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Year : 2011  |  Volume : 2  |  Issue : 3  |  Page : 48  

Isozyme specific changes in antithrombin structure forms the basis of its improved heparin binding for anticoagulant activity


Protein Conformation and Enzymology Lab, Department of Biosciences, Jamia Millia Islamia, New Delhi-110025, India

Date of Web Publication26-May-2012

Correspondence Address:
Poonam Singh
Protein Conformation and Enzymology Lab, Department of Biosciences, Jamia Millia Islamia, New Delhi-110025
India
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Source of Support: None, Conflict of Interest: None


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How to cite this article:
Singh P, Singh K, Jairajpuri MA. Isozyme specific changes in antithrombin structure forms the basis of its improved heparin binding for anticoagulant activity. J Nat Sc Biol Med 2011;2, Suppl S1:48

How to cite this URL:
Singh P, Singh K, Jairajpuri MA. Isozyme specific changes in antithrombin structure forms the basis of its improved heparin binding for anticoagulant activity. J Nat Sc Biol Med [serial online] 2011 [cited 2020 Feb 24];2, Suppl S1:48. Available from: http://www.jnsbm.org/text.asp?2011/2/3/48/95790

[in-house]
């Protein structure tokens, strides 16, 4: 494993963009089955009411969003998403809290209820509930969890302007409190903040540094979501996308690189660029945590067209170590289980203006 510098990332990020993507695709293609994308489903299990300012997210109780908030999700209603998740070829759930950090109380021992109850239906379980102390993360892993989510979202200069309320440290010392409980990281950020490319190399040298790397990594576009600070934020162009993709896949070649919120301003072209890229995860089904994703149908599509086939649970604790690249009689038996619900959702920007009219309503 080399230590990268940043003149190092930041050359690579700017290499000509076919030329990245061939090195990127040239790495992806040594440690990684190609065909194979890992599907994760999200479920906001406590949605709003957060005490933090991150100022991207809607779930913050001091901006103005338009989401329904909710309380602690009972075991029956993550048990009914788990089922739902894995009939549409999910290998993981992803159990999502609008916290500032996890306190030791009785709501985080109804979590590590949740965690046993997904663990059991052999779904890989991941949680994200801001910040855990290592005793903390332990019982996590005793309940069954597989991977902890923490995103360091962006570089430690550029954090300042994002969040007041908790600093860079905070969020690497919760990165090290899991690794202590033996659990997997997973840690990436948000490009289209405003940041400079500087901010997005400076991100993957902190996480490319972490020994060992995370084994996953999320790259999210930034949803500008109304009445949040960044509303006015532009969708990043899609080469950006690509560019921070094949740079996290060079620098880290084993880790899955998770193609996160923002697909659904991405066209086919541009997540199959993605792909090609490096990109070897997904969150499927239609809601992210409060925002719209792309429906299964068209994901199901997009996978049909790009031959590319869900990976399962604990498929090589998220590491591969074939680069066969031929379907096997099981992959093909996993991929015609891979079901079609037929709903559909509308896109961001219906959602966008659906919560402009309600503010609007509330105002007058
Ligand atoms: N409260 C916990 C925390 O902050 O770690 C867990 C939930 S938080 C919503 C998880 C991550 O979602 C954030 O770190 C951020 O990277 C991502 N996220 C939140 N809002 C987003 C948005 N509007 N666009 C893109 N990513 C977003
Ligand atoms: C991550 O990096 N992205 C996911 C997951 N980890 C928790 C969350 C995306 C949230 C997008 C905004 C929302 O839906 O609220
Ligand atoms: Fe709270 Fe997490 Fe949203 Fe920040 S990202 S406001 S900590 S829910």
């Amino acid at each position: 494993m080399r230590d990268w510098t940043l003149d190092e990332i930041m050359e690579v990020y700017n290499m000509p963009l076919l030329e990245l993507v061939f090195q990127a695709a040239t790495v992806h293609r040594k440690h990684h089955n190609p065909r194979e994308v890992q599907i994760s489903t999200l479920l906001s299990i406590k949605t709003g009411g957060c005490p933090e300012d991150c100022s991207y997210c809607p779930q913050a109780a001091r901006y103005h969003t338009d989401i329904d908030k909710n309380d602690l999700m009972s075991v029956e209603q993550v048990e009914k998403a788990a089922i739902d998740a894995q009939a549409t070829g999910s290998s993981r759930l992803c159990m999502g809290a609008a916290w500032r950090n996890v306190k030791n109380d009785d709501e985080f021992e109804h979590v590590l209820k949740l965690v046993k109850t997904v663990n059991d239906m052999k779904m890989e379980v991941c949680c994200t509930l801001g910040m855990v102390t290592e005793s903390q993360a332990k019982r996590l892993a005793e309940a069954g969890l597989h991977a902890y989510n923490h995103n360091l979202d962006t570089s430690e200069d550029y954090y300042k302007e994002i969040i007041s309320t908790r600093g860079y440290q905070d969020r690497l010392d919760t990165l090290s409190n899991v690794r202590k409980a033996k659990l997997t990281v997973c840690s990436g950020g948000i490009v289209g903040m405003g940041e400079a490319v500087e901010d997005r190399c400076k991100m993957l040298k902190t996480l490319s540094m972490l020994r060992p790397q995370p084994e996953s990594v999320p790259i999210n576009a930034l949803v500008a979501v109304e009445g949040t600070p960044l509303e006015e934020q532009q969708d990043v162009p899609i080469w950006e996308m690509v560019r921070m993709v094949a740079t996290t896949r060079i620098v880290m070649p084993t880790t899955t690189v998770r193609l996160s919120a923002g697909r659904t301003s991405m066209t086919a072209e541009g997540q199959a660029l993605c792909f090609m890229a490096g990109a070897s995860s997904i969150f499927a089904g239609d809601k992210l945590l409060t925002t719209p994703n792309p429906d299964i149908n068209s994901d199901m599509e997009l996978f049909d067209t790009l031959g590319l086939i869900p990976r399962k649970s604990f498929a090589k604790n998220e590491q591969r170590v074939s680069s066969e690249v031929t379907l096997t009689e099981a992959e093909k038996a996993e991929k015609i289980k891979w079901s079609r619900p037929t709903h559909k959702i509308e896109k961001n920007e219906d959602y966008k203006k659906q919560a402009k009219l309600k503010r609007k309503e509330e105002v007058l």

Antithrombin III (ATIII) is the main inhibitor of the coagulation proteases like factor Xa and thrombin. Anticoagulant activity of ATIII is increased by several thousand folds when activated by vascular wall heparan sulfate proteoglycans (HSPGs) and pharmaceutical heparins. ATIII isoforms in human plasma, alpha-ATIII and beta-ATIII differ in the amount of glycosylation which is the basis of differences in their heparin binding affinity and function. Crystal structures and site directed mutagenesis studies have mapped the heparin binding site in ATIII, however the hydrogen bond switch and energetics of interaction during the course of heparin dependent conformational change in ATIII isoforms remains largely unclear. An overlap of alpha and beta structures of ATIII indicates that the differences between two isoforms are in or near the heparin binding site. Changes in beta like A-helix rearrangement, N-terminal movements and conformation shifting in the C and N terminal of the helix D are observed. Helix D region shows that the side-chains differ in alpha and beta ATIII forms. Pair-wise structural alignment of the output indicated an increase in helical content in the helix D towards the N-terminal end of beta ATIII. A Z-score of 64.5 and a RMSD value of 0.7 Ε indicated a close structural homology between the alpha and beta ATIII. We carried out the residue wise Accessible Surface Area (ASA) analysis of alpha and beta ATIII native states and the results indicated major differences in burial of residues from Ser 112 to Ser 116 towards the N-terminal end. This region is involved in the P-helix formation on account of heparin binding. A cavity analysis showed a progressively larger cavity formation during activation in the region just adjacent to the heparin binding site towards the C-terminal end. An analysis of heparin bound conformational states of ATIII using PEARLS software showed that in heparin bound intermediate state, Arg 47 and Arg 13 residues make hydrogen bonds with heparin but in the activated conformation Lys 11 and Lys 114 have more hydrogen bond interactions. In the protease bound-antithrombin-pentasaccharide complex Lys 114, Pro 12 and Lys 125 form important hydrogen bonding interactions. The results showed that A-helix and N-terminal end residues are more important in the initial interactions but D-helix is more important during the latter stage of conformational activation and during the process of protease inhibition. We hypothesize that during the process of conformational change after heparin binding beta form of antithrombin has low energy barrier to form D-helix extension toward N and C-terminal end as compared to alpha isoform. A hydrophobic cavity at the C-terminal of D-helix may play a critical role in the antithrombin activation mechanism.




 

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